We then turned to speaking about the voice and I asked her to comment on the voice itself and her relationship to her own voice. “Voice is the thing that gives you motion, gives you vibrational motion. It is vocalized emotion that makes you larger than whatever moment you are in, both in sound and in what you have to say. There is a time to be still, and the inner voice is there. But the voice itself is so full of life, it’s almost a symbol for life and growth. It is that channel inside the unknown, it gets into things we don’t know we know, or that we know but forget. It’s like a path in a forest that you either cut or make. In your psyche, the voice makes that path for you, and you can journey with it, see things and go into imaginary places. It’s the power of YOU, its part of your heartbeat, it’s the power of your lungs, your muscles, it’s not just your fingers on a keyboard. You connect with it, it’s floating in and out of you.

“The physical resonance of the voice is something I love. The resonating voice is almost like beings existing, as if you are creating beings and they are existing in each note, in each sound. You can feel that vibration in the room, in your body. It’s a beautiful thing, and is the reason I love performing and being out there. It creates real magic. Everybody connects to sound. They might not connect to a phrase or image in the English language, but they’ll connect to sound. That was so evident when I did a tour in the UK and France with my CD Anxiety. People connected to the sound – it needed no interpretation.”

She then spoke about the fears people have around the voice. “I do find that people are scared of sound, scared of hearing their voices, scared of messing with language. They need permission. I find adults to be more like this. They feel confronted because they wonder – what does this new territory mean, where will it take me? But once they get into it, once they’re in the water and the waves are there, they can’t help but smile and be happy.”

We spoke about Yoko Ono’s Voice Piece for Soprano, the scream, and so-called uncontrolled sound. “This is an artist construction, highly crafted, highly controlled. There’s a sophisticated thought process in even arriving at that concept, it’s a breakthrough. Then to shape it, to rehearse it at different levels – in your mind, on a mic, in a room – you want to know what the impact is, you want your artistic vision to land in a certain way. Women have always gone outside the strictures of language and the hierarchy of various language forms to express themselves. Maybe that’s where the original scream comes from. Do not control, do not get us to conform to your realities and your knowledge that shapes that reality. We know that more exists and that the emotive parts of our existence are essential and important to our lives. We know it’s important to create and communicate something more meaningful and textured that people can connect to.”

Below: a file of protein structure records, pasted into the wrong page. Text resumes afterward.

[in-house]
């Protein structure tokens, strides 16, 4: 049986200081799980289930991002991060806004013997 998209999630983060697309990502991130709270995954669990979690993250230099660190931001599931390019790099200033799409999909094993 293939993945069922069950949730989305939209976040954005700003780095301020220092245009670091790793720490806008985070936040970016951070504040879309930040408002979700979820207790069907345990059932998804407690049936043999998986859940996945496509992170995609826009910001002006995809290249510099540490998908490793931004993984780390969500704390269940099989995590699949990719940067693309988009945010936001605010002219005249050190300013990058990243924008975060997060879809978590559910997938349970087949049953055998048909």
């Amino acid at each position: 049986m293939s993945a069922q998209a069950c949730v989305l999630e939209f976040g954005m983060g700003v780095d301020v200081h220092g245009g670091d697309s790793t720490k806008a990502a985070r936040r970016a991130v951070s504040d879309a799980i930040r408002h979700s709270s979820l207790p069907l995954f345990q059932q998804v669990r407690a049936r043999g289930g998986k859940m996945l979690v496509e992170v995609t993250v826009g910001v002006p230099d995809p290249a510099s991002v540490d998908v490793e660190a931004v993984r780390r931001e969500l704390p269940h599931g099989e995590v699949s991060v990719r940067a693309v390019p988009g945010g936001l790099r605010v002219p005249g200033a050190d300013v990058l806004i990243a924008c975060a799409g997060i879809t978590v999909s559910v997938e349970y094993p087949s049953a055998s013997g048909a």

Allen is still reflecting on the nature of her contribution to the Voice Pieces concert but plans to include some pieces from her Anxiety album. She will also likely bring in either students or young people from the community to join her, something she now does regularly when performing. She also envisions layering and texturing the sounds, pushing the sound and the conversation into different aspects. “Right now as I prepare, I’m listening and working with my concept, bringing in materials from my own experience as well as researching history.” I may place the students in the space to echo or reverb what I’m producing, and the performance could also include creating a sound improvisation with the audience.”

I expect that this event will be another important moment in the reclamation of the female voice. All three invited artists will add their own unique perspective on the power of vocal expression, and in particular, “the scream.”

Not So New Creations

John Adams

Other upcoming events include the Toronto Symphony’s New Creations Festival, running this year from March 3 to 10. In a departure from previous years, there will be no featured guest composer or curator. Instead the programming will feature three concerts of TSO music director Peter Oundjian’s personal favourites as a way of celebrating his 14th and final season as music director, which has included the successful New Creations Festival. We will hear works by Vivian Fung, Larry Alan Smith, Daníel Bjarnason (March 3); Wolfgang Rihm, James MacMillan and the festival composer competition winner (March 7); and Esa-Pekka Salonen, Gary Kulesha and John Adams (March 10).

Last year’s festival curated by indie musician Owen Pallett highlighted a diverse array of composers and performers, attempting to address issues of race and gender inclusion. Alas, I note that it appears this initiative was not continued in this year’s offerings.

Wendalyn Bartley is a Toronto-based composer and electro-vocal sound artist. sounddreaming@gmail.com.